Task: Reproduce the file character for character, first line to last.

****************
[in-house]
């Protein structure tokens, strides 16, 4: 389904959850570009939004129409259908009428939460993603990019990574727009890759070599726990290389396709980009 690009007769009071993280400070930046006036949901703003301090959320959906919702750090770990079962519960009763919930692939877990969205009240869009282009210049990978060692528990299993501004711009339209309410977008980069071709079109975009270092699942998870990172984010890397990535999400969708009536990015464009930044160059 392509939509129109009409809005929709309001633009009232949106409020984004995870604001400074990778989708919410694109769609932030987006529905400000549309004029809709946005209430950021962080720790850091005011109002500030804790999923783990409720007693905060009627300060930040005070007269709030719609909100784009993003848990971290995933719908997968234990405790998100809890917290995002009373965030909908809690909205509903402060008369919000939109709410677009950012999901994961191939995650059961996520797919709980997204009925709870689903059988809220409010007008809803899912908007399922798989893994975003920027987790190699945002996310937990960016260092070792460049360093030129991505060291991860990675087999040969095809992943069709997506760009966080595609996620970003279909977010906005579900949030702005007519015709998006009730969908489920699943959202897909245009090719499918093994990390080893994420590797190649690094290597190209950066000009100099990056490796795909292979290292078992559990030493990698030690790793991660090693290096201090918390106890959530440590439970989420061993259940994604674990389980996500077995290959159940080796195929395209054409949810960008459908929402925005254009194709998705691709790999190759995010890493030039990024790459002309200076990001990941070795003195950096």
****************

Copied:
[in-house]
């Protein structure tokens, strides 16, 4: 389904959850570009939004129409259908009428939460993603990019990574727009890759070599726990290389396709980009 690009007769009071993280400070930046006036949901703003301090959320959906919702750090770990079962519960009763919930692939877990969205009240869009282009210049990978060692528990299993501004711009339209309410977008980069071709079109975009270092699942998870990172984010890397990535999400969708009536990015464009930044160059 392509939509129109009409809005929709309001633009009232949106409020984004995870604001400074990778989708919410694109769609932030987006529905400000549309004029809709946005209430950021962080720790850091005011109002500030804790999923783990409720007693905060009627300060930040005070007269709030719609909100784009993003848990971290995933719908997968234990405790998100809890917290995002009373965030909908809690909205509903402060008369919000939109709410677009950012999901994961191939995650059961996520797919709980997204009925709870689903059988809220409010007008809803899912908007399922798989893994975003920027987790190699945002996310937990960016260092070792460049360093030129991505060291991860990675087999040969095809992943069709997506760009966080595609996620970003279909977010906005579900949030702005007519015709998006009730969908489920699943959202897909245009090719499918093994990390080893994420590797190649690094290597190209950066000009100099990056490796795909292979290292078992559990030493990698030690790793991660090693290096201090918390106890959530440590439970989420061993259940994604674990389980996500077995290959159940080796195929395209054409949810960008459908929402925005254009194709998705691709790999190759995010890493030039990024790459002309200076990001990941070795003195950096």